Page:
• Insulin pumps are used by 60 percent of registrants, with the largest increase in pump use among pediatric patients (approximately 65 percent of patients six to 12-years old use an insulin pump). Pump use did not change among 18 to 25-year olds (55 percent) and increased only slightly in older adults.
  • Across all age groups, the use of continuous glucose monitoring (CGM) is low but increasing; the lowest rate being among pediatric patients.
  • Use of glucose-lowering agents in addition to insulin treatment was uncommon across all age groups. Metformin was the most common noninsulin glucose-lowering drug being used but only by 6% of those ≥26 years old. No other noninsulin drug was being used by more than 2% of those ≥26 years of age or by more than 1% of younger participants.

Researchers also analyzed responses from a subset of 2,561 registrants who completed a questionnaire on severe hypoglycemia and diabetic ketoacidosis (DKA, in which the body produces excess blood acids, which can lead to diabetic coma or even death). Findings included:

  • Six percent of patients reported having a seizure or loss of consciousness due to severe hypoglycemia in the three months previous to completing the participant questionnaire, with the highest occurrence among those 50 years or older. Insulin pump use was associated with a lower frequency of severe hypoglycemia (SH).
  • Three percent reported the occurrence of diabetic ketoacidosis at least once in the three months previous to completing the participant questionnaire, with the highest occurrence among adolescents and young adults.
  • The frequency of diabetic ketoacidosis tended to be greater among participants with higher A1c levels and slightly lower among participants using an insulin pump.

“Analysis of the clinic registry data reveals that high proportions of individuals are simply not achieving glycemic targets with current therapies. This only sharpens our focus for the absolute need for the development and dissemination of an artificial pancreas, safe and effective islet replacement, development of smarter insulins and non-insulin therapies, and rigorous quality improvement in clinical care,” says Henry Anhalt, DO, and chief medical officer at T1D Exchange. “The T1D Exchange model fosters collaboration to accelerate real-world research, and this analysis is an example of how patient participation allows researchers to study in near real-time the challenges and realities the type 1 community faces each day, so that we can determine where to focus our efforts in order to achieve better outcomes.”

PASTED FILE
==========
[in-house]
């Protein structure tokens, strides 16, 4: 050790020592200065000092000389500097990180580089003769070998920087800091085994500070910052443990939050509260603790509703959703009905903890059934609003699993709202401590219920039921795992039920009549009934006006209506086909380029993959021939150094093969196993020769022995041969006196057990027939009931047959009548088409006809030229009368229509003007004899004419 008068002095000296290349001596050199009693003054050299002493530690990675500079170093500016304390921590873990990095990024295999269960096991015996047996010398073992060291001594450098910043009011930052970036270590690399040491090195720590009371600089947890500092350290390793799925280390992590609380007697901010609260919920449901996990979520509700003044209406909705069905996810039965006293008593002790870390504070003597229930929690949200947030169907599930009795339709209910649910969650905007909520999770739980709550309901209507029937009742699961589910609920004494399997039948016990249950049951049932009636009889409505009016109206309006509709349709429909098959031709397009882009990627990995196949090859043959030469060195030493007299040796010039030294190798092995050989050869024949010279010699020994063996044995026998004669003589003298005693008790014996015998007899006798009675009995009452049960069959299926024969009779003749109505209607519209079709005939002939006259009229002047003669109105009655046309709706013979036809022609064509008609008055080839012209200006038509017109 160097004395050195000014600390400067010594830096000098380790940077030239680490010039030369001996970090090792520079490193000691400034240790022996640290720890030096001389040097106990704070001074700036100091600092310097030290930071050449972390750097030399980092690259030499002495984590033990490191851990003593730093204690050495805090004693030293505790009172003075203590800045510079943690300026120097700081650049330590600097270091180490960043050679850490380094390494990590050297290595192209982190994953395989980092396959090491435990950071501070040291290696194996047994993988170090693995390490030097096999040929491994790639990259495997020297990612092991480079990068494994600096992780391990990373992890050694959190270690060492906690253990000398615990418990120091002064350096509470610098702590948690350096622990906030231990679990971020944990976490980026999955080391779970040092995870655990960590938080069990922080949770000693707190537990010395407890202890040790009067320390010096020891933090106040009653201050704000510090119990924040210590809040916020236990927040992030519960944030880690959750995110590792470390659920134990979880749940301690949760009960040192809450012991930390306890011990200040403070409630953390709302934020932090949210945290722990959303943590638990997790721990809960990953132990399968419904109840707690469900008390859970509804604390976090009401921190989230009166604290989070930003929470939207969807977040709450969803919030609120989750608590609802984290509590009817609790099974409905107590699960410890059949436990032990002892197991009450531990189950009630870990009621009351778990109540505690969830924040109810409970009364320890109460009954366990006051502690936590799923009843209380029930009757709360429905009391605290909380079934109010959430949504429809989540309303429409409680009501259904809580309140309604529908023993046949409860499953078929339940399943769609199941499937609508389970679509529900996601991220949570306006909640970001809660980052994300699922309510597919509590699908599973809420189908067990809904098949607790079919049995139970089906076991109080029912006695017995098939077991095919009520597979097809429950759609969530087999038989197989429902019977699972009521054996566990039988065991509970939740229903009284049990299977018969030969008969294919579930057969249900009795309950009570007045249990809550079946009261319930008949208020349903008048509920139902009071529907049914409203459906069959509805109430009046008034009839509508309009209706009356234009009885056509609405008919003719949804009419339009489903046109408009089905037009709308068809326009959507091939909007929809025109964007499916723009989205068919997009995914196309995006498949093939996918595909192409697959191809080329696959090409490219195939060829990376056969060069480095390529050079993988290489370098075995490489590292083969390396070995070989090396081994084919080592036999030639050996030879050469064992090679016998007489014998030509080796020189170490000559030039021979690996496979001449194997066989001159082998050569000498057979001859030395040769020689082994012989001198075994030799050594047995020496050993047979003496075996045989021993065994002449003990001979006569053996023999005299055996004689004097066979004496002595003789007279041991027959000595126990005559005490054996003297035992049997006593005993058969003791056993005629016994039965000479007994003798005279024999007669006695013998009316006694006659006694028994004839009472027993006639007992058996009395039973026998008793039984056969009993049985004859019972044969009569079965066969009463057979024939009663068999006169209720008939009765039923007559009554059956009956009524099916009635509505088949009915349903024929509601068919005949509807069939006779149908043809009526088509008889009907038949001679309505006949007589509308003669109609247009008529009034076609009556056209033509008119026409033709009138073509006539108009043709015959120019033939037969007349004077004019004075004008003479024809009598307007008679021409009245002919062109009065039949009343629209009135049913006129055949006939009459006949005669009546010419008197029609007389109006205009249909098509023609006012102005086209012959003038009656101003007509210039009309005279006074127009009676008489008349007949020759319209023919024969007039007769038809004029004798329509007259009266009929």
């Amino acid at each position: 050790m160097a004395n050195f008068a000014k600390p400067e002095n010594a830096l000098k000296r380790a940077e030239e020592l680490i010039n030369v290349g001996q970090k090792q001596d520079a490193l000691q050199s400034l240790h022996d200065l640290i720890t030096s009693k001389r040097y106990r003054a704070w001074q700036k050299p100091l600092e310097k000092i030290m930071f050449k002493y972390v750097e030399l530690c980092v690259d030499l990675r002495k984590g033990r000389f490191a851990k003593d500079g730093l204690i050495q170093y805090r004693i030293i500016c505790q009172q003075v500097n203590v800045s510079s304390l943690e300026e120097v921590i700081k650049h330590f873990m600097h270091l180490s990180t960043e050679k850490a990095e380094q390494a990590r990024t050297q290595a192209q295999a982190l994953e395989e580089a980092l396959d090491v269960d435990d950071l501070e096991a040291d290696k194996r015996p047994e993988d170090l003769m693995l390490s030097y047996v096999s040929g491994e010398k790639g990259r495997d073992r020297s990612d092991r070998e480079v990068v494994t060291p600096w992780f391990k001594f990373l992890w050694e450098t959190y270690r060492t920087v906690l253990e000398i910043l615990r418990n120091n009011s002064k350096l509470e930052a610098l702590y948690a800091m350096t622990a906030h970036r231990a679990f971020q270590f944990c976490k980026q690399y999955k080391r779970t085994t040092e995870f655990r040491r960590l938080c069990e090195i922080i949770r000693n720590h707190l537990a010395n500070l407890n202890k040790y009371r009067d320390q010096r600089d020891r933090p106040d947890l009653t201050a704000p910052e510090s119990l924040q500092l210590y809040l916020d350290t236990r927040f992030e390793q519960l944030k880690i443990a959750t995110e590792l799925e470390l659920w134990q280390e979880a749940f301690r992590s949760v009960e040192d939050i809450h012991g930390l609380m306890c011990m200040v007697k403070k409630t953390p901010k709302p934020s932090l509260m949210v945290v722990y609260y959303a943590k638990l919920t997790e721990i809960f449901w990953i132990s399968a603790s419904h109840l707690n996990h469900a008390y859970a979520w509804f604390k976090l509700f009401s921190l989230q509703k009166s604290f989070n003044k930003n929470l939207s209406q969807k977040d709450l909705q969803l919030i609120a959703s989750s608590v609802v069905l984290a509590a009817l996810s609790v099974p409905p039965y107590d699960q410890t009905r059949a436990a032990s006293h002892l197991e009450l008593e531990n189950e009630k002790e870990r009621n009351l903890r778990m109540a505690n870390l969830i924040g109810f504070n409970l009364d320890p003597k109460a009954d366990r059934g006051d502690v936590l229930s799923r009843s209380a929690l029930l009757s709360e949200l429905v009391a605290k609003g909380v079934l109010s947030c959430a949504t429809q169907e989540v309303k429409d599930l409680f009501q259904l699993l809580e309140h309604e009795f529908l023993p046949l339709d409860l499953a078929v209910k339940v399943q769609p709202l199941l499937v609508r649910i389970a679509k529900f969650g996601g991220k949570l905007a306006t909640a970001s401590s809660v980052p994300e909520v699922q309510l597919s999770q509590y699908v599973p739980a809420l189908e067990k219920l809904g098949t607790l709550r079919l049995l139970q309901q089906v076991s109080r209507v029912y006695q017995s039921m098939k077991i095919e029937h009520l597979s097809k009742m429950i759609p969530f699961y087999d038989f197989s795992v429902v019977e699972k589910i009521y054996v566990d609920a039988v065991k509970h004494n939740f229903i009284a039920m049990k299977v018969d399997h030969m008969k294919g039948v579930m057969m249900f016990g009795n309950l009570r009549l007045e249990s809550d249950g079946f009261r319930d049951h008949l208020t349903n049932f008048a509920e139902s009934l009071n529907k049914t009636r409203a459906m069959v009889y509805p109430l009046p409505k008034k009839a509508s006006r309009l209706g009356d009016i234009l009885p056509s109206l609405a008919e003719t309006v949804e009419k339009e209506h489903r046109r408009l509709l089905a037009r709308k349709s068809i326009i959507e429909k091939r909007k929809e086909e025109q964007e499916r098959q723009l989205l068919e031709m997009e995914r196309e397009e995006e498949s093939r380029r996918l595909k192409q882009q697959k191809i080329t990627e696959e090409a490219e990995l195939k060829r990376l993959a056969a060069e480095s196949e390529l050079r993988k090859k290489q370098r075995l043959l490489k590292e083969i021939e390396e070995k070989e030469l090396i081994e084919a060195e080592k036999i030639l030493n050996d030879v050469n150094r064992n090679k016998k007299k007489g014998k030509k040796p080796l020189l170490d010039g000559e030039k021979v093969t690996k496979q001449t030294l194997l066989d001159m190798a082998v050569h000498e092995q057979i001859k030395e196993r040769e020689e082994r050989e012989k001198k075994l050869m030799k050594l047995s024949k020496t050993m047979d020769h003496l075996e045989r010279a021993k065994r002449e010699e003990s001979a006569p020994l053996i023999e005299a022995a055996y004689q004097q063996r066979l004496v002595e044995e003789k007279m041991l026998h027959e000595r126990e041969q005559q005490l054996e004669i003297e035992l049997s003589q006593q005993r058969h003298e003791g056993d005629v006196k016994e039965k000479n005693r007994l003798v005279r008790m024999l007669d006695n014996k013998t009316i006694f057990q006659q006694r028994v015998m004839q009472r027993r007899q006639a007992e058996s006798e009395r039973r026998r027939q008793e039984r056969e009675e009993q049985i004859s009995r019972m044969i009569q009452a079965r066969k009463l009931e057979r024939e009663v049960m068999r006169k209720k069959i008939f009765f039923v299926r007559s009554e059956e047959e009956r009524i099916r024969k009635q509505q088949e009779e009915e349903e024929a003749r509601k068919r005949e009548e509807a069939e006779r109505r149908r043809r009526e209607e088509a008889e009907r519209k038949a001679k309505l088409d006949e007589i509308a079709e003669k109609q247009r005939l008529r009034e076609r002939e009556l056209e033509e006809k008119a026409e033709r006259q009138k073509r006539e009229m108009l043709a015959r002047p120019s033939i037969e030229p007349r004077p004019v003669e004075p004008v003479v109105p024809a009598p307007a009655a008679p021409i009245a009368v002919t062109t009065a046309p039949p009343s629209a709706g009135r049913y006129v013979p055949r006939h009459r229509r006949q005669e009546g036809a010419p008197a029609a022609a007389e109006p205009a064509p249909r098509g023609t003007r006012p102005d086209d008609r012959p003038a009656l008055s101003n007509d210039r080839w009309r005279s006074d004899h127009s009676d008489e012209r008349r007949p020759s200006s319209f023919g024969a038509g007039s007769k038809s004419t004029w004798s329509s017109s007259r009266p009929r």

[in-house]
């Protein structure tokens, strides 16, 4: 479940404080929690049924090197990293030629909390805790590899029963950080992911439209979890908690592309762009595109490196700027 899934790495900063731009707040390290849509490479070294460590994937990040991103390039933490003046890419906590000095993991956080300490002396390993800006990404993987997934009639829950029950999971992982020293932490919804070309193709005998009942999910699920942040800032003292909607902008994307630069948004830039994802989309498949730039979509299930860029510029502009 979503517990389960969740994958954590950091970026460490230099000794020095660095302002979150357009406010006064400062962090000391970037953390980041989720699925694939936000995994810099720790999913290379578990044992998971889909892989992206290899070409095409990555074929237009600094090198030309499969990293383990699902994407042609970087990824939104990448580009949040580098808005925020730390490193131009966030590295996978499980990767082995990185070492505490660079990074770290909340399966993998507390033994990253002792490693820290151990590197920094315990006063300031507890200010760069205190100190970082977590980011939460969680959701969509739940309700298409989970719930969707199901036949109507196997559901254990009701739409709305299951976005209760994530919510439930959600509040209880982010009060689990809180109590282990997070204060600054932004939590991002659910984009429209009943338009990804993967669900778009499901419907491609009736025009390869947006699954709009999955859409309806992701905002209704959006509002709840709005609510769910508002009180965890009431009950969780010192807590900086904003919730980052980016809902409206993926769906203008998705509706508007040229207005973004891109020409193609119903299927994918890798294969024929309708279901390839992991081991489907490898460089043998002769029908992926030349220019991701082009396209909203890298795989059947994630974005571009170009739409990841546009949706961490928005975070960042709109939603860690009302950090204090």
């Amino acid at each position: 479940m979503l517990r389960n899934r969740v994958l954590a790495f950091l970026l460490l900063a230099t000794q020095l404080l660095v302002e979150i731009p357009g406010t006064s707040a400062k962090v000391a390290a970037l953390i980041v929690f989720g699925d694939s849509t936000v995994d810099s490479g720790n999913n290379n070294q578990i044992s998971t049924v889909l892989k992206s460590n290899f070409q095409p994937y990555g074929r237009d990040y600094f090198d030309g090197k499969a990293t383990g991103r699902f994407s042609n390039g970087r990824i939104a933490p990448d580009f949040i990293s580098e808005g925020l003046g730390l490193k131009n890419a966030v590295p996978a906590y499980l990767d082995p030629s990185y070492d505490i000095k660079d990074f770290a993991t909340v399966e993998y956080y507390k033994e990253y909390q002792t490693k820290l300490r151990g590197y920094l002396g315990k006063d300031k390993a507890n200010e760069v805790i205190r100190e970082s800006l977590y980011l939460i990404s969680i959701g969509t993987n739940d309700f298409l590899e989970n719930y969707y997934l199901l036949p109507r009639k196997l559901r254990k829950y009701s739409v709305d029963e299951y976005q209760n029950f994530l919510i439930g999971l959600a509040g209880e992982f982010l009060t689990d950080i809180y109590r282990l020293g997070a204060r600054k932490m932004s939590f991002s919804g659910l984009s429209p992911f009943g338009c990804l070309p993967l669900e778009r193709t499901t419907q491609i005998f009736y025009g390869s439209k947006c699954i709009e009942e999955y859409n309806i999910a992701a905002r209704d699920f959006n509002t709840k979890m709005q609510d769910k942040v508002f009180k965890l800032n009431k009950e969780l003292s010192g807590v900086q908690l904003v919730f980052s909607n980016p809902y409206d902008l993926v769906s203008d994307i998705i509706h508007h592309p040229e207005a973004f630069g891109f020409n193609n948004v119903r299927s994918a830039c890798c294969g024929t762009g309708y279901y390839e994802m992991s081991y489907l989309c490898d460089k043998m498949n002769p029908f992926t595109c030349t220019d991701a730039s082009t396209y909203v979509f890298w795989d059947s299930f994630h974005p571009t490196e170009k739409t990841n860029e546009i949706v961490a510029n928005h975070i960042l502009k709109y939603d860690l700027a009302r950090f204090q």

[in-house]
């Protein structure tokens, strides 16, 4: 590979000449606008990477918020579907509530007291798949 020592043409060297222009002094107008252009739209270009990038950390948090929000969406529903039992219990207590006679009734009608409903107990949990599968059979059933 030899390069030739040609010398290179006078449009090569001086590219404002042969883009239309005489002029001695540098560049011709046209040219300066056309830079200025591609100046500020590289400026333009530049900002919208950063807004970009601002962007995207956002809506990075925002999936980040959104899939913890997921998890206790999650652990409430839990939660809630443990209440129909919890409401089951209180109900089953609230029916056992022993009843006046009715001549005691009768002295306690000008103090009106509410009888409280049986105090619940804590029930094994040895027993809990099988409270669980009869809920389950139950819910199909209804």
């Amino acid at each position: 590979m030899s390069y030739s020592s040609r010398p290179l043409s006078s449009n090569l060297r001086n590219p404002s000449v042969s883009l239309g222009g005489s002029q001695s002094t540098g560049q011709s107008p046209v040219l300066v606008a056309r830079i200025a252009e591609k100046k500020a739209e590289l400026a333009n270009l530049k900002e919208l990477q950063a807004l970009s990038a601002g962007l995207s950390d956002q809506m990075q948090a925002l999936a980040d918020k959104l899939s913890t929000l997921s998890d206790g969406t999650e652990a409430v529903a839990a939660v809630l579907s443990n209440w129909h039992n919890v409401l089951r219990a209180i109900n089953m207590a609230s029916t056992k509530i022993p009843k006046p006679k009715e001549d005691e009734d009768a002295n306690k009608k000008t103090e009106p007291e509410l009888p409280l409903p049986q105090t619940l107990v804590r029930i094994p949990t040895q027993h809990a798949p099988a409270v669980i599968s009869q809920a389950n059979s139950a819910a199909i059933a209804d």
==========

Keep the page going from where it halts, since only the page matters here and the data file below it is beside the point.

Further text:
A Breakthrough Approach to Advancing Research and Treatment for Type 1 Diabetes

The T1D Exchange was founded in 2009 with the express goal of removing barriers and inefficiencies for clinical and translational research to accelerate discoveries and delivery of new treatments. The Exchange has built an active type 1 diabetes community that engages patients, clinicians, researchers, and industry to advance research that will ultimately lead to better health and quality of life for people living with type 1 diabetes.

At the heart of the T1D Exchange “ecosystem” is a patient-centered model composed of integrated elements: the well-characterized Clinic Registry comprised of more than 26,000 individuals with type 1 diabetes patients; a Clinic Network of 250 investigators at over 75 sites who follow 150,000 patients; a Biobank, a repository of thousands of patient biosamples; a Living Biobank comprised of participants who have agreed to be contacted for biosamples as needed by the research community; and Glu, an active online community of more than 13,000 patients and caregivers.

The study was funded by The Leona M. and Harry B. Helmsley Charitable Trust, the largest private funder of T1D-related research, treatment and support programs in the nation.

Contact: Jill Petrie, T1D Exchange

617-892-6132, jpetrie@t1dexchange.org

Olivia Goodman, Finn Partners
212-715-1597, olivia.goodman@finnpartners.com

2017-02-17T13:01:27+00:00 May 22nd, 2015|Findings|